Posts Tagged ‘Search Engines’

In The Mix…predicting the future; releasing healthcare claims; and $1.5 millions awarded to data privacy

Tuesday, November 30th, 2010

Some people out there think they can predict the future by scraping content off the web. Does it work simply because web 2.0 technologies are great at creating echo chambers? Is this just another way of amplifying that echo chamber and generating yet more self-fulfilling trend prophecies? See the Future with a Search (MIT Technology Review)

The U.S. Office of Personnel Management wants to create a huge database that contains healthcare claims of millions of. Many are concerned for how the data will be protected and used. More federal health database details coming following privacy alarm (Computer World)

Researchers at Purdue were awarded $1.5 million to investigate how well current techniques for anonymizing data are working and whether there’s a need for better methods. It would be interesting to know what they think of differential privacy. They  appear to be actually doing the dirty work of figuring out whether theoretical re-identification is more than just a theory. National Science Foundation Funds Purdue Data-Anonymization Project (Threat Post)

Cuil: Is zero data collection the answer?

Monday, August 11th, 2008

Cuil, the new search engine, launched with much fanfare this past week. It’s been blogged about all over the place already, so I’m not going to analyze how its results compare to Google’s. I’m more curious about its privacy policy, which trumpets that it collects NOTHING, nada, zip, zilch.

I found it sort of funny that the other big news in search engines recently was Google’s announcement that it was launching an updated version of Google Trends called Google Insights for Search. While one search engine bragged about its lack of data collection, the other was showing it off.

The two news items together highlight the problem at the heart of our ongoing search for more privacy online. Despite all the handwringing over online data collection, especially by big search engines, people love seeing the data that gets collected, even when they’re not advertisers. We want to see how often we’re mentioned in Twitter, or what parts of the world are searching for topics we blog about. It’s not hard to imagine more serious research and analysis being applied to this data and real social good coming out of it.

I’ve never found very compelling the National Rifle Association’s argument, “Guns don’t kill people; people kill people.” But I find myself wanting to say something similar about data collection: “Data collection doesn’t violate privacy; irresponsible people and laws violate privacy.” Shutting down data collection altogether can’t be the answer.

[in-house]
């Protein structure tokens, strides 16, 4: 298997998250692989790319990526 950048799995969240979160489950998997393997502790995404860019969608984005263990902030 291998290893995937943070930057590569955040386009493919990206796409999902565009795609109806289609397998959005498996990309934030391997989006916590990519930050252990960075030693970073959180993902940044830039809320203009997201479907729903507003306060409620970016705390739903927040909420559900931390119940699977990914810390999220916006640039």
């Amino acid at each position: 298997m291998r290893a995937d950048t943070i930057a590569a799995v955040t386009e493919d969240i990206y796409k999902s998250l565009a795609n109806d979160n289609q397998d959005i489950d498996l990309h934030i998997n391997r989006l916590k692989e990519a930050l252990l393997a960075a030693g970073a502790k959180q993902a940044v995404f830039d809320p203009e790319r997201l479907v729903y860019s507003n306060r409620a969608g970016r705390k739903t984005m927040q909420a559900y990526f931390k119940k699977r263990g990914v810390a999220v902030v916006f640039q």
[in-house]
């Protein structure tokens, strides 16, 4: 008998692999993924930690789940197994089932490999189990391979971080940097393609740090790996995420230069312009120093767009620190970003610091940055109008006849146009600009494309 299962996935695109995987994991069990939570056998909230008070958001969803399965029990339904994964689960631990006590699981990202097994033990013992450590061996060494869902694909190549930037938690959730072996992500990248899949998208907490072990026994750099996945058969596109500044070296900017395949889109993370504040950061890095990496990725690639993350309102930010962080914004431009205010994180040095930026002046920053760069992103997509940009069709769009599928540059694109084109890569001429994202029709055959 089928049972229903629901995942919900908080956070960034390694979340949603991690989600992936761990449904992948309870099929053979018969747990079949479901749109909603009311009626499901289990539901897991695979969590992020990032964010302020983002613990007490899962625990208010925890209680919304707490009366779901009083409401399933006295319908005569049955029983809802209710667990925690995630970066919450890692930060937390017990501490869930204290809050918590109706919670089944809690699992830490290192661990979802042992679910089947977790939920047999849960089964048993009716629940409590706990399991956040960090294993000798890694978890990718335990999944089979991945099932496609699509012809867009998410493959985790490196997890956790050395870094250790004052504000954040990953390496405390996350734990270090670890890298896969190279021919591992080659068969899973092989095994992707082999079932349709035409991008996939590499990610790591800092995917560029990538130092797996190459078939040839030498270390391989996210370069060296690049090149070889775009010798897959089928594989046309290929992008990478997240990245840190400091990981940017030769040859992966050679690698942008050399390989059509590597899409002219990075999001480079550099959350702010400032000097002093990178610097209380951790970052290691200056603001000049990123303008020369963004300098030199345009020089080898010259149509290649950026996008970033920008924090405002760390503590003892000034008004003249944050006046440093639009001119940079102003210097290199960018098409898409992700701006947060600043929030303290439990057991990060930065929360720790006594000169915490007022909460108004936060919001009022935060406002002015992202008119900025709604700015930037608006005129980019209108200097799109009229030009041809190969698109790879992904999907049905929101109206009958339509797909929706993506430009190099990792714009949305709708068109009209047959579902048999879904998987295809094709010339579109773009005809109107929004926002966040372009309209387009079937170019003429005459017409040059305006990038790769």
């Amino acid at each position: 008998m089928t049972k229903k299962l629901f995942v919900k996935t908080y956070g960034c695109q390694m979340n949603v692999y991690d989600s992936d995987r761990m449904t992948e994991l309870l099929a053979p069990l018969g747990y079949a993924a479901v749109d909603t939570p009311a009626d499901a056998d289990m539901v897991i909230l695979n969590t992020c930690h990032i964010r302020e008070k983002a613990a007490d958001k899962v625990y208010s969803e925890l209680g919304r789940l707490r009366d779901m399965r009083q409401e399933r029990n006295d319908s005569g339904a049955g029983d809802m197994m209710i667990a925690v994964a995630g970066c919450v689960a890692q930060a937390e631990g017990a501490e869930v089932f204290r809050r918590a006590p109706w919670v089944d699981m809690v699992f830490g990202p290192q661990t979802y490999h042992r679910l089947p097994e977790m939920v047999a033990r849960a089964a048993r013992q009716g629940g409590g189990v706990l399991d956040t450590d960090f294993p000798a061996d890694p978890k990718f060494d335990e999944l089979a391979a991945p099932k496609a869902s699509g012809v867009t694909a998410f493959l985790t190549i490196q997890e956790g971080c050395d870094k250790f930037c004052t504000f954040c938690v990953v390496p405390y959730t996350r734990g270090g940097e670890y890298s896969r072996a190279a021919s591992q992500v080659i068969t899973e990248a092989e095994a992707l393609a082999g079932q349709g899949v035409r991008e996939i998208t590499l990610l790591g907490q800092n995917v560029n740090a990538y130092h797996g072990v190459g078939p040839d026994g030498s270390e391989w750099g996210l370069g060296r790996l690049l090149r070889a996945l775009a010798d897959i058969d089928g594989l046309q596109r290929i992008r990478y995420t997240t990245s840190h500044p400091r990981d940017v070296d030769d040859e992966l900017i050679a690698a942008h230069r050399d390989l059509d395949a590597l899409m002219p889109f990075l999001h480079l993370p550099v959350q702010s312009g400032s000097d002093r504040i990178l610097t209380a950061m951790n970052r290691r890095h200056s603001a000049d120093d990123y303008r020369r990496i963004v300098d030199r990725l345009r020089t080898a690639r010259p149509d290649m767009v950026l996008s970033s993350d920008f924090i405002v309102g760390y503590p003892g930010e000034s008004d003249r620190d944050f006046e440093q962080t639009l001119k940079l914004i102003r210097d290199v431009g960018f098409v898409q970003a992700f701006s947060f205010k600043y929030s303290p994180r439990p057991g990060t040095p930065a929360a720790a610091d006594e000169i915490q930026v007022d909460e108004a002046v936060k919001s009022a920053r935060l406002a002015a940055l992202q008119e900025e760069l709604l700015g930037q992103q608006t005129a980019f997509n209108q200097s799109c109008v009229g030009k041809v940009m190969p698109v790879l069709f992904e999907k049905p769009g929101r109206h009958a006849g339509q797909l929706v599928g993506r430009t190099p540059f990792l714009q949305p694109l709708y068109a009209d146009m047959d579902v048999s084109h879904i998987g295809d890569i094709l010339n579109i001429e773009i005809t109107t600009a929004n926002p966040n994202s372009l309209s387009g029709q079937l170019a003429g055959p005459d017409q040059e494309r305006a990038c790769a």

What exactly is Google up to?

Wednesday, February 6th, 2008

Even as Google has become the most coveted place to work, to the extent that even their cafeteria gets media coverage, it’s also getting increasingly negative attention as a potentially sinister force. The New Yorker recently published an article with rather vague speculation at the way Google might take over the world. Now, we hear that Microsoft is trying to buy Yahoo so they can together fight Google. (Isn’t it funny that Microsoft is seeing another company as the big, bad world-dominator?) More and more, people are starting to wonder, “What exactly is Google up to?”

But given that we can’t read the minds of Sergey Brin and Larry Page, perhaps what we should be looking at is the conflict-of-interest inherent in Google’s business model. Google’s stated mission as a company is to organize the world’s information and make it universally accessible and useful. But are Google’s customers really the individuals searching for information, or are they the advertisers who actually increase Google’s revenues and stock value? To be fair, Google makes a respectable effort to separate advertising from “legitimate,” as in “non-jerry-rigged” search results. But after ten years, the Google search experience is pretty much the same as it’s always been. Has Google been working really hard on tools to help people find better information faster, or has it been working really hard on tools to help advertisers better target potential customers?

Google doesn’t have to be evil to be troubling. It may have started out with the purest of intentions, but it’s hampered itself with the conflict-of-interest at the heart of its operations. Law professor Tim Wu, as quoted in the New Yorker, said it straight, “I predict that Google will end up at war with itself.”

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